Keep in mind they did just have a huge management overhaul. That doesn't guarantee that they fixed the problems, but it certainly means they are aware of and are trying to fix the management issues.
top Moon Younger Than Previously Thought
From the article:
The team analysed the isotopes of the elements lead and neodymium to place the age of a sample of a FAN at 4.36 billion years. This figure is significantly younger than earlier estimates of the Moon’s age that range to nearly as old as the age of the solar system itself at 4.567 billion years.
So when they say 200 million years younger, that means 4.3 byr instead of 4.5 byr. I'm sure this is interesting to those in the field, but I don't think that counts as "much younger".
top New NASA Data Casts Doubt On Global Warming Models
That's not true at all. Nearly every field in the physical and natural sciences now depends heavily on modeling. Now, it is true that some of those models are easier to calibrate with data than others... And climate science is indeed one of the hardest ones to test because there are so many feedbacks that you can't really test some of the parameters independent of the others. But that doesn't make it "wrong" or "biased", just hard.
top 'The Code Has Already Been Written'
This is exactly the attitude I encounter very often when I talk to other physicists and astrophysicists (I'm the latter). But I think this actually is partly a self-fulfilling prophecy. While it's true that many of the codes we write will never be re-examined by anyone, a few of them will. But many scientists write totally inscrutable code, so no one bothers trying to re-use code in that way, because it's easier to just start over from scratch. Thus, no wonder everyone thinks no one is going to look at their code - if they wrote more readable code, perhaps someone would!
That being said, I certainly have had to take code from someone and build upon it or make it work properly for a slightly different instrument or something like that, and I can definitely say that I'm biased, because those experiences are invariably the most frustrating work I find myself doing! Part of it is that a lot of scientists seem to say "if I add comments everywhere, that's all that's needed to make it easy/readable," but they then don't follow indentation rules, or consider their code structure before they implement, or consider possible extensions of their code when they are writing it. So it wouldn't take that much more work, but some scientists just don't realize that in fact it probably is worth the effort for the sake of future work.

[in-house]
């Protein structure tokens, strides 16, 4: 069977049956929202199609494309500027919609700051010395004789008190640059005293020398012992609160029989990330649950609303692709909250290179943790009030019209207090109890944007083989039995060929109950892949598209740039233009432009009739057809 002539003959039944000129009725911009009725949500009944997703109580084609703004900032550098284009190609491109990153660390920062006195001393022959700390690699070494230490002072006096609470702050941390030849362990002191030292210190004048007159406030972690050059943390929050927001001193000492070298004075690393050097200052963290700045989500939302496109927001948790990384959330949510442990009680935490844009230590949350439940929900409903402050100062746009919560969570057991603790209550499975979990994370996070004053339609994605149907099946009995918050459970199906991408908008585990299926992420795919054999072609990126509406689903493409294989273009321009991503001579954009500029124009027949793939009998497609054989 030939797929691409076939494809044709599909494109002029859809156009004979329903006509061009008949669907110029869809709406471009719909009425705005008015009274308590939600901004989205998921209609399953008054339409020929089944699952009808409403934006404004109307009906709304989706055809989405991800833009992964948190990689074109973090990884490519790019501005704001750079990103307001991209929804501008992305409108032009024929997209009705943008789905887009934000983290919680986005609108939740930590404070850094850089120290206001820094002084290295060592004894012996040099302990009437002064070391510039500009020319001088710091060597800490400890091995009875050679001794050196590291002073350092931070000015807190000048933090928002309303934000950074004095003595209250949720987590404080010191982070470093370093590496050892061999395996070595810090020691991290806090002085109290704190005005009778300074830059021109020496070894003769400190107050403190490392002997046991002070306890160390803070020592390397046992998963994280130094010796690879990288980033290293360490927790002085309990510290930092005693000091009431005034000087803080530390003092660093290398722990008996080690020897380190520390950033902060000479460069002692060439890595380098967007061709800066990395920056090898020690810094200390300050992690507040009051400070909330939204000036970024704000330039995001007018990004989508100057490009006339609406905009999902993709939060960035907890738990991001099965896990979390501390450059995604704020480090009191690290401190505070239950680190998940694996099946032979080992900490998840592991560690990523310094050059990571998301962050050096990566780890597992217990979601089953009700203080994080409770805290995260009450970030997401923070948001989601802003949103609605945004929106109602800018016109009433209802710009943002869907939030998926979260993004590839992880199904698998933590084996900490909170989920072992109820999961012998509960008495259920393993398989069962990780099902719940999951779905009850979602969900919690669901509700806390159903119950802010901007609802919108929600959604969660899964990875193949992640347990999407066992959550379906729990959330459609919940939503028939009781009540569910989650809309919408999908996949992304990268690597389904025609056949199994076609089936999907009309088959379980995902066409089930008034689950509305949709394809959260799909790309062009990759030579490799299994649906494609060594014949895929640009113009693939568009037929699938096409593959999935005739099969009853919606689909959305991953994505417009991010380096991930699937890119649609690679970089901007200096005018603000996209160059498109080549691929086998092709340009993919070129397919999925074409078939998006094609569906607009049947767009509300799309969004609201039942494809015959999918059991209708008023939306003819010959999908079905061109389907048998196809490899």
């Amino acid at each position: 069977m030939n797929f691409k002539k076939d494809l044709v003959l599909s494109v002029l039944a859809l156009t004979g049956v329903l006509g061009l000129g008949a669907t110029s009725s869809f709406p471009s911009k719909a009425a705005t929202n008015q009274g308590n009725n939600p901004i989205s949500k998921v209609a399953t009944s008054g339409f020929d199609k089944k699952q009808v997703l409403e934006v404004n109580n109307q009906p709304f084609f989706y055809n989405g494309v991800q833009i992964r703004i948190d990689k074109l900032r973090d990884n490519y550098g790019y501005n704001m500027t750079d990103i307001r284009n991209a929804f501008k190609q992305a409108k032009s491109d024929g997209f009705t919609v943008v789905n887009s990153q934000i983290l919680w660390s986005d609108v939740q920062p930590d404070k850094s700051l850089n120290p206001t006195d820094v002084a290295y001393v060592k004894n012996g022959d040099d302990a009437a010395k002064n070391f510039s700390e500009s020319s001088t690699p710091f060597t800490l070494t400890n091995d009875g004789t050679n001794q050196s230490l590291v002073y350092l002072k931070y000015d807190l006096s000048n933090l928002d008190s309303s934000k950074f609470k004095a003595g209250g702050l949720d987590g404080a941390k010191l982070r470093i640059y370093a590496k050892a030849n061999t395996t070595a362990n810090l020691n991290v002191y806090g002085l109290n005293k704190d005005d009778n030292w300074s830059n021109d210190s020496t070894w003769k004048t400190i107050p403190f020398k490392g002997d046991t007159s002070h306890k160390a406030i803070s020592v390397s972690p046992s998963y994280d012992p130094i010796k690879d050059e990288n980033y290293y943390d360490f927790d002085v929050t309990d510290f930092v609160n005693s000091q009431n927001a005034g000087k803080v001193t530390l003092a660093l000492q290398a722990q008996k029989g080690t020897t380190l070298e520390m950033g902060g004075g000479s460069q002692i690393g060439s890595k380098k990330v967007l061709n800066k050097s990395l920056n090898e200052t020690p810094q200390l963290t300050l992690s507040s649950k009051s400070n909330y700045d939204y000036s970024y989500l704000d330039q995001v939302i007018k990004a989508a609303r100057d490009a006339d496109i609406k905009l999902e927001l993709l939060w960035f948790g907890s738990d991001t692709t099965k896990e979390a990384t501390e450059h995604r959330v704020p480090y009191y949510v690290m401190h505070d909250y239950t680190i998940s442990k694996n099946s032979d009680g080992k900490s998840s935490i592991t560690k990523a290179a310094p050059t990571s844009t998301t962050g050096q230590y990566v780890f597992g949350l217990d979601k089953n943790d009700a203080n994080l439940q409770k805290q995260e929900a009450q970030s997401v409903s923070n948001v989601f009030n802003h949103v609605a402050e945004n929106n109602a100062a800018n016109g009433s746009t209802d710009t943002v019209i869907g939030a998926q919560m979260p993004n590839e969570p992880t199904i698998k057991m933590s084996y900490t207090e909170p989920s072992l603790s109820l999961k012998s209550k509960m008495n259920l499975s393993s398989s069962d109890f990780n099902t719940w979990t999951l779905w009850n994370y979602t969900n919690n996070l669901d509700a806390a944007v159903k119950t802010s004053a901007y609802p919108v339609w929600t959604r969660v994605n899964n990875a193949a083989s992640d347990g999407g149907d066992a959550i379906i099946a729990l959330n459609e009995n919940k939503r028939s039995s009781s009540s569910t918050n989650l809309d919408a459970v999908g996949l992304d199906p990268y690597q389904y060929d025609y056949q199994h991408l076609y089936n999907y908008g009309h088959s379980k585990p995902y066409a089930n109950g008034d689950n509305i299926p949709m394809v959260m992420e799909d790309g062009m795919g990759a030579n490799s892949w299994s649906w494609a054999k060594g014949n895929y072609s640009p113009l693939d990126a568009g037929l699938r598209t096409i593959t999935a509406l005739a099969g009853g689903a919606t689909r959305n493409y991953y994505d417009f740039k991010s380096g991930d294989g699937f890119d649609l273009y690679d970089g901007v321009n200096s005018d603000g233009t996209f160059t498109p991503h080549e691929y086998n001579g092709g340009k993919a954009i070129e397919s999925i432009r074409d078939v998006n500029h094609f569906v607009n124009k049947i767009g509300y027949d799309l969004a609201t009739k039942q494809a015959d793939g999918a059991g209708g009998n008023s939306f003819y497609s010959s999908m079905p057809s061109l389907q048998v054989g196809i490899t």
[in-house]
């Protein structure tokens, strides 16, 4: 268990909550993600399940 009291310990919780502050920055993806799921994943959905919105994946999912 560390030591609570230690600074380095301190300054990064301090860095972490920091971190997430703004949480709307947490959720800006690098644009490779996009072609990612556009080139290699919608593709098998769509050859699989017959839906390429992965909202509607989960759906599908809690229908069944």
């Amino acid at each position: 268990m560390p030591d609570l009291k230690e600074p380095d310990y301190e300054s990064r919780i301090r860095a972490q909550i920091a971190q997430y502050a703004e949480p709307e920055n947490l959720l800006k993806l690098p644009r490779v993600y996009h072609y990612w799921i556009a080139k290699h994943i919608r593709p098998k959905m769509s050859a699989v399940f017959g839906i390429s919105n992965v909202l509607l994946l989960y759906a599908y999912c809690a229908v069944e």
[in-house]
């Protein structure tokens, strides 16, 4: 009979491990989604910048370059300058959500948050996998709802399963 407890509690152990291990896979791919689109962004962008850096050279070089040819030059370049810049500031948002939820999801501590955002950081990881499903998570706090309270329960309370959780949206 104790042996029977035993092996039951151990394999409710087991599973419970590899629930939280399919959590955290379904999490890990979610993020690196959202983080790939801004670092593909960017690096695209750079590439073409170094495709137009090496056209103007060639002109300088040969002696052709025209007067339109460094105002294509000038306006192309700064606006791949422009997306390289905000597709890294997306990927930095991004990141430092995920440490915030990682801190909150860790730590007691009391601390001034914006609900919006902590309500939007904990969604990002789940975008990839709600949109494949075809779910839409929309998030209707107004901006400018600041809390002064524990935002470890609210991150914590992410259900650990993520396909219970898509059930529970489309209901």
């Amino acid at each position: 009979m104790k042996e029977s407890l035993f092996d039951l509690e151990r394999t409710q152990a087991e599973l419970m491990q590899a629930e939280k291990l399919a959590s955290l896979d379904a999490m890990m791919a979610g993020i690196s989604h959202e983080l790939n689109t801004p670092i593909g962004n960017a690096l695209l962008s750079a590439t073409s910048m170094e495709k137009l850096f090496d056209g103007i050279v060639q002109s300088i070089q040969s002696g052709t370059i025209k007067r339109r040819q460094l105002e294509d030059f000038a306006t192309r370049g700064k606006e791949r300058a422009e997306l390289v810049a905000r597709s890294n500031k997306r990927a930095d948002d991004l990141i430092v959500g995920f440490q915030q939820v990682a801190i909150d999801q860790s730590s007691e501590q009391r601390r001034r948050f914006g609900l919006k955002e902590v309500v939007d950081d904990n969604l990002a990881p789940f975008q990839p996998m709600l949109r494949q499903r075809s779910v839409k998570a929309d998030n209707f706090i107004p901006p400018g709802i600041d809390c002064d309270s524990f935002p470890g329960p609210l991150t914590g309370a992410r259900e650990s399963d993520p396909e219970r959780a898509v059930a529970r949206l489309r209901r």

top 'The Code Has Already Been Written'
No, this is a very strong distinction in *some* fields. For example, in observational astrophysics, most scientists spend much of their actual working time writing code... but they clearly think of themselves as "scientists" and not at all as programmers, with the mindset the article notes. Occasionally people get hired to be "software support" that are clearly supposed to be engineers/programmers, and they think in very different ways.
The end result is that despite programming as much as, if not more than, the "programmers", many of these scientists don't follow any of the rules about software readability and reuse that programmers have learned the hard way over decades. You can immediately look at code and tell who was trained to program by/as a scientist and who actually learned as a programmer: the algorithms often work just as well, but the former are impossible to understand and build on, while the latter are much more readable.
top String Theory Tested, Fails Black Hole Predictions
"Large" here simply means large compared to the Planck scale. They're still typically small compared to, say, the universe's size. One of the main motivations for the models (often called ADD in the literature, after the authors of the first paper) is that string theories compatible with the ADD model typically
are observable at roughly LHC energy scales. So this result does indeed disfavor the ADD varieties of string theorey, but they were thought up initially precisely because LHC-like colliders could test them. So the original post is correct in that lots of varieties of string theory are ruled out by this result, but there's a lot more left over.